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No. 27 - Promoting Sustainable Economies in the Balkans

No. 27 - Promoting Sustainable Economies in the Balkans

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Published by: bowssen on Apr 19, 2010
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Promoting Sustainable Economies in the Balkans
Michael B.G. Froman
Next Generation Fellow Citi Insurance, Member of Citigroup Inc.
Steven L. Rattner
Deputy Chief Executive, Quadrangle Group
Council on Foreign RelationsJanuary 24, 2000
The conflict in Kosovo, less than four years after the brutal civil war in Bosnia, was awake-up call to the international community. The West and others had once againunderestimated the powerful forces of ethnic hatred and historical grievances in theBalkans. Thousands were killed, hundreds of thousands forced to leave their homes,and the cost of rebuilding will run into the tens of billions of dollars. Althougheconomic reconstruction alone will not be sufficient to bring long-term peace andstability to the region, rising living standards could create tangible incentives to worktoward those goals and help reduce political tensions. However, there can be littlehope for peace and economic progress unless NATO continues to maintain security inthe region.The international community is involved in the region and is contributing substantialfinancial support to the reconstruction effort. Still, the Balkan countries can onlycount on this support for a relatively short period of time--perhaps a few years. Thequestion is whether these countries can achieve sustainable growth rates andsufficient income levels, or whether some will remain international welfare states. Atstake is not only the future of Kosovo and the rest of the Balkans, but also theinternational community's capacity to manage such situations and promote economicgrowth and stability in regions ravaged by conflict.Money itself is not the issue. The key to sustainable economic growth for thesecountries will be their capacity to attract investment, and this will require reform. Tovarying degrees, the process has already started. However, after four decades of socialism, a decade of inconsistent efforts, and the repeated outbreak of conflict andwar, the Balkan countries have a long way to go.The Council formed this Independent Task Force specifically to examine whether andhow the Balkan countries can achieve sustainable economic growth. The Task Forcegave special attention to what the countries need to do to attract investment andwhat the donor community and international financial institutions can do to help.In assessing the prospects for sustainable economic growth in the region, the TaskForce came to two broad conclusions. First, to create an environment likely to attractinvestment, it is important to deal not only with a range of macroeconomic andstructural reforms, but also with political instability, corruption, organized crime,legal and regulatory reform, and the building of civil society and institutions.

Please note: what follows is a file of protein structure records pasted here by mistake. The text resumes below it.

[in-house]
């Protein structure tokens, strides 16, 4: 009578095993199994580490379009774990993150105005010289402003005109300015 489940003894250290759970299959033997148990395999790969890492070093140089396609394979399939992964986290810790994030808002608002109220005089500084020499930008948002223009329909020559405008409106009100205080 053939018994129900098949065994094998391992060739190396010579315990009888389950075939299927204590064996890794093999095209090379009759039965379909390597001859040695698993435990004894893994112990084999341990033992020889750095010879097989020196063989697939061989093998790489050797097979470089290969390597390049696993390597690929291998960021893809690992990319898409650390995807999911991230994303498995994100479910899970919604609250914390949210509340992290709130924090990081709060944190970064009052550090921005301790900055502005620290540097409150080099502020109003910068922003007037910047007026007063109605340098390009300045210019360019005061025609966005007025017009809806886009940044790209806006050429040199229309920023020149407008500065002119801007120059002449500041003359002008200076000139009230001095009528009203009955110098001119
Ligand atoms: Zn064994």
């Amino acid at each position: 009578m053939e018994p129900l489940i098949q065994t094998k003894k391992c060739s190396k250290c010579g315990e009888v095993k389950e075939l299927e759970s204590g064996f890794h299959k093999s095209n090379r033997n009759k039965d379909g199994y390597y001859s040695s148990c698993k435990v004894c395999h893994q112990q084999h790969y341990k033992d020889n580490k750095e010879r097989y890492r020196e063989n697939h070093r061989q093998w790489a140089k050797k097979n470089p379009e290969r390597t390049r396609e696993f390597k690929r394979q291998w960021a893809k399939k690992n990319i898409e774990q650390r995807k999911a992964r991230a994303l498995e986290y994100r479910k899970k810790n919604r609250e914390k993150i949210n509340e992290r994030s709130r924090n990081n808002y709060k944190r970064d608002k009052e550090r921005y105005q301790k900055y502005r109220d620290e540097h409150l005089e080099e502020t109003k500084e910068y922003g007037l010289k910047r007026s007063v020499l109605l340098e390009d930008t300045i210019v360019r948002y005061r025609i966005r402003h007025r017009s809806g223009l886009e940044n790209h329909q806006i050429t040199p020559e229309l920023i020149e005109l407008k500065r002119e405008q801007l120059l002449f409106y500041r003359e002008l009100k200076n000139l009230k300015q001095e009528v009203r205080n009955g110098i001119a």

Second, the Task Force found that the prospect of integration into the EuropeanUnion has the potential to be the single most important factor in creating a powerfulpolitical dynamic that helps move difficult reforms forward and contains regressivenationalist and ethnic impulses. However, to have that effect, those prospects mustbe real and there must be real gains for real reforms.The Task Force recognized the special challenges that Kosovo faces. It recommendedthat the international community be proactive and forward-leaning in interpreting itsmandate so as to provide the financial and political support necessary to establishsecurity and economic stability and growth.With regard to Serbia, the Task Force concluded that the international communityshould review its policy with the goal of striking a balance between isolatingSlobodan Milosevic and his supporters on the one hand, and mitigating the effect of sanctions on the Serb people and the neighboring countries, on the other.The Task Force recommends an ambitious plan of action for all the parties seeking topromote stability and prosperity in the Balkans. The bulk of the responsibility, of course, lies with the countries in the region themselves. If the countries in the regiontake the necessary steps to address their problems, the international communityshould be there to support them. If not, there is little that money alone can do.These countries face complex, long-term problems. Under the best of circumstances,the Balkans are likely to face economically hard times for many years to come. Inforwarding this report now when Kosovo and the rest of the Balkans are no longer inthe daily headlines, the Council hopes to keep the European Union and United Statesfocused on the long-term challenge of promoting economic sustainability in theBalkans, and also on the high political and economic costs of failure to meet thatchallenge. Europe is undergoing a historic process of integration that promises tostrengthen the foundations of peace across the continent in the 21st century. Furtheroutbreaks of ethnic conflict in the Balkans, however, could upset that process andstart a contagion of violence that will be even more costly to contain than what theinternational community now faces in Bosnia and Kosovo.We were fortunate to have Steven Rattner, deputy chairman of Lazard Frres & Co., amajor investment bank, chair the Task Force. He presided over this enterprise withgreat skill, a powerful desire to command the facts, and a deep caring about thepeople of the Balkans--and the need for the international community to straightenout its act on helping people left desperate by conflict. Michael Froman, a seniorfellow at the Council and at the German Marshall Fund who previously served in theWhite House and the Treasury Department, did a superb job as project director,bringing exceptional expertise and dedication to the effort. His sense of professionalism, talent, and dedication were clear to all throughout this effort. Onbehalf of the Council, I thank them for their time and contributions. Finally, I wouldlike to thank Fondation Bogette for their generous financial support of this importantendeavor.Leslie H. GelbPresidentCouncil on Foreign Relations